Two reports out this month warn operators about the unstoppable mobile VoIP onslaught, and recommend operators stop combating the trend by creating partnerships with VoIP players. By doing so, operators can actually put themselves in a position to drive revenue and reduce churn, not just stop the bleeding.
Juniper Research released a report late last week that predicts 100 million mobile VoIP users in just two years, and suggests that alliances will be the best way to stave off competition. Meanwhile, Ovum called on operators to stop clinging desperately to their high-margin traditional voice service revenues and embrace VoIP. Implemented well, Ovum said mobile VoIP can attract new users, reduce churn and even encourage data plan purchases.
3UK, owned by Hutchison Whampoa, is the prime example. Lots of folks thought the operator was nuts in 2008 when it embarked on an open access model to not only embrace third-party providers for email and IM but also let Skype offer VoIP over its network. A year later, 3UK made it even easier to allow customers to use Skype by eliminating data charges and top-up fees for either contract or pay-as-you-go customers who use Skype on its network. Anyone with a 3UK handset and a SIM enabled for Skype can talk and IM as often as they want to other Skype users for free.
3UK's strategy has produced some shocking results. Mobile Skype users aren't just using the network as a free ride. They are revenue generators. According to a case study released late last year by research and consulting firm CCS Insight, 3UK reported that Skype users churn about 14 percent less than non users, VoIP users have a "margin uplift" of more than 20 percent, are more likely to subscribe to more data services than non-data users, and spend almost a third more on SMS than non-users.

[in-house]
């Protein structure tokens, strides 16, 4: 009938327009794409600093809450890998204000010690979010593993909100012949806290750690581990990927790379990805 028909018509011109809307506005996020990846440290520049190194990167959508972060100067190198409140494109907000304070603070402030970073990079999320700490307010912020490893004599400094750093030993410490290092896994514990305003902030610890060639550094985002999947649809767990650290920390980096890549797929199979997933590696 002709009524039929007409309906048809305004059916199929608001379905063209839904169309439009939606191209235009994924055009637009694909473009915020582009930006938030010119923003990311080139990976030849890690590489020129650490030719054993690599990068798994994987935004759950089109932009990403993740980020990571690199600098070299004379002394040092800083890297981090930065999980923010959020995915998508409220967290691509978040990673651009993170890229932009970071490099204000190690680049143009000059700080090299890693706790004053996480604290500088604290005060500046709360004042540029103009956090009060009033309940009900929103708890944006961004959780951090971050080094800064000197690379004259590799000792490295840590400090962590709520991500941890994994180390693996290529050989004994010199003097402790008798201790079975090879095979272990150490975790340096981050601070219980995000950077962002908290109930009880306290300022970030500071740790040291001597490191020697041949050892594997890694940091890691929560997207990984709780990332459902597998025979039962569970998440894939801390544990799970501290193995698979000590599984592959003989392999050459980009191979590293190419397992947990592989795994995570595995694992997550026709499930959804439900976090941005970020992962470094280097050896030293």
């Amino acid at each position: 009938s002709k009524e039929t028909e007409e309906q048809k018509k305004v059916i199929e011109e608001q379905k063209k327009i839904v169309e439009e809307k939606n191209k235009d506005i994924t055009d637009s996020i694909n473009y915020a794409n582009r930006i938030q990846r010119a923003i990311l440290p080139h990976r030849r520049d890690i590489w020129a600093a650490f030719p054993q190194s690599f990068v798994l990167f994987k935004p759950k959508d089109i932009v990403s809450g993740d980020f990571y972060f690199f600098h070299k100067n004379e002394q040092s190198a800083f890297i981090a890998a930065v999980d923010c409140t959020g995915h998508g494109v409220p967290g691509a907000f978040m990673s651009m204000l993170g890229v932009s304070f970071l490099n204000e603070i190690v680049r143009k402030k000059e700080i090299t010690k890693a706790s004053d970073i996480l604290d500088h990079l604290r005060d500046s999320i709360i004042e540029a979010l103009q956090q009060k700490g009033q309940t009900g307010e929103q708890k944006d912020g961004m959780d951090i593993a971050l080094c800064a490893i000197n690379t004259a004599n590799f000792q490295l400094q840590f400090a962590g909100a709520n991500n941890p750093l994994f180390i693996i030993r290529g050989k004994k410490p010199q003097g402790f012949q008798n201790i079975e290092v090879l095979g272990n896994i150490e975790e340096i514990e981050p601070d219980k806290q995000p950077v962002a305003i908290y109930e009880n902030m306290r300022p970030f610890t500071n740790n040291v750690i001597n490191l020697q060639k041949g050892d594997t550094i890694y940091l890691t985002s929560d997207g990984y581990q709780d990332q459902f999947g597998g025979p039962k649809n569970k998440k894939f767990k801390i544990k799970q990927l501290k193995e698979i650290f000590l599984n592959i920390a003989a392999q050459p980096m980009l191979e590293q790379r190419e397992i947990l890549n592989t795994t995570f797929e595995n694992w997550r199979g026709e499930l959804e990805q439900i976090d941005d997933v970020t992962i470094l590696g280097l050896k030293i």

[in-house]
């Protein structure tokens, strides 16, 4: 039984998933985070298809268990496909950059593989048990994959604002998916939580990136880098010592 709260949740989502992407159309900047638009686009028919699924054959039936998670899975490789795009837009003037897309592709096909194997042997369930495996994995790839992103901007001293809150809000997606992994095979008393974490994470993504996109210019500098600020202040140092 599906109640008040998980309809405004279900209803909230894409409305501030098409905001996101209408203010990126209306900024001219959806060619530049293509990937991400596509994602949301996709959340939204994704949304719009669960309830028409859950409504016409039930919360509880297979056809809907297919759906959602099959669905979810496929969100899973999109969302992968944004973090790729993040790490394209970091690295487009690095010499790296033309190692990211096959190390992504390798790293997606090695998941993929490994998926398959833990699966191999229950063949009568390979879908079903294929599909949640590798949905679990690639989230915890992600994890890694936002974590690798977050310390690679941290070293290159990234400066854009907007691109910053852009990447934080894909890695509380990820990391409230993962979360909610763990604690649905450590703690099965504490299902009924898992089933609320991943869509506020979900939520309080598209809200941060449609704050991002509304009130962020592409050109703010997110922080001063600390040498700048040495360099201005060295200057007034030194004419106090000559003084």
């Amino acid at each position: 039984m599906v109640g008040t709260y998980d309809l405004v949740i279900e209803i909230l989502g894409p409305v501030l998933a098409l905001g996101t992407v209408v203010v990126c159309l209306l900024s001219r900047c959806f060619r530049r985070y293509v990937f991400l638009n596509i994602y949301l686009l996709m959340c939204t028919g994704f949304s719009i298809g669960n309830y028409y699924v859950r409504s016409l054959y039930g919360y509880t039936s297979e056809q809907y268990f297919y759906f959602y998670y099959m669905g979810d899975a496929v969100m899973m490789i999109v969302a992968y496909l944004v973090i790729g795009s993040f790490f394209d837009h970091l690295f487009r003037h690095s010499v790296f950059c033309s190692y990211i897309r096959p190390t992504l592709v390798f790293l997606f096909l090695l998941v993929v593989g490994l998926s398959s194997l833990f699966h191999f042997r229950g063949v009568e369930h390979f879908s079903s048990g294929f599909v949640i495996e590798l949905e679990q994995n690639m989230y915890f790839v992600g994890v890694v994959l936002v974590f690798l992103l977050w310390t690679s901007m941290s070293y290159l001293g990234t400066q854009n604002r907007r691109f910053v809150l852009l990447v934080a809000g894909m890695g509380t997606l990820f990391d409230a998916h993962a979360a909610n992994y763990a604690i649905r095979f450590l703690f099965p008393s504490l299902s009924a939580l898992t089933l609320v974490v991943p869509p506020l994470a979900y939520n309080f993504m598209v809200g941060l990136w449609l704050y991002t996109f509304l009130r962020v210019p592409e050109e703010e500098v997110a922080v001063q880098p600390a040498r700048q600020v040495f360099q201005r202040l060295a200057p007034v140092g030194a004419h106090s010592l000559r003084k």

Perhaps the most shocking statistic of all: Mobile Skype users generate almost 60 percent more voice revenue than non Skype users. What? Apparently Skype users are prodigious talkers. While Skype is a lot cheaper than traditional circuit-switched calls on 3UK's network, the sheer number of calls on VoIP (which runs on the operator's circuit-switched network) has increased voice revenue nevertheless.
"The tangible outcomes of the partnership challenge the common perception that Skype mobile solutions cannibalize voice revenue," CCS Insight said. "This is a reflection that Skype users are more active communicators, a finding supported by the August 2009 survey, which revealed that continuous Skype users on average consumed 17 percent more non-Skype voice minutes than those who didn't use Skype."
Of course, these statistics are also a result of 3UK's savvy marketing and market positioning--that it's the disruptive player in the market. It will be interesting to see if Verizon Wireless, which forged a partnership with Skype in March, will see similar results.
Verizon hasn't touted the service as aggressively as 3UK, but has ensured that Skype calling won't hurt its metrics anyway since subscribers must first buy a smartphone and higher-priced voice and data plans in order to use the Skype circuit-switched service for no extra charge. But if Skype users on Verizon's network turn out to be as active as 3UK users, Verizon has a winner on both fronts. And I suspect Skype would become a bigger marketing tool for Verizon.
Still, there is one sticky point with mobile VoIP that operators may have to deal with soon--the surge of usage on WiFi networks. Since Verizon's Skype service uses its circuit-switched network, the service isn't available via WiFi. But Juniper Research predicts that a high percentage of mobile VoIP calls will travel over WiFi networks, thus bypassing operator networks altogether. Juniper believes this trend will result in $5 billion in lost revenues by 2015. --Lynnette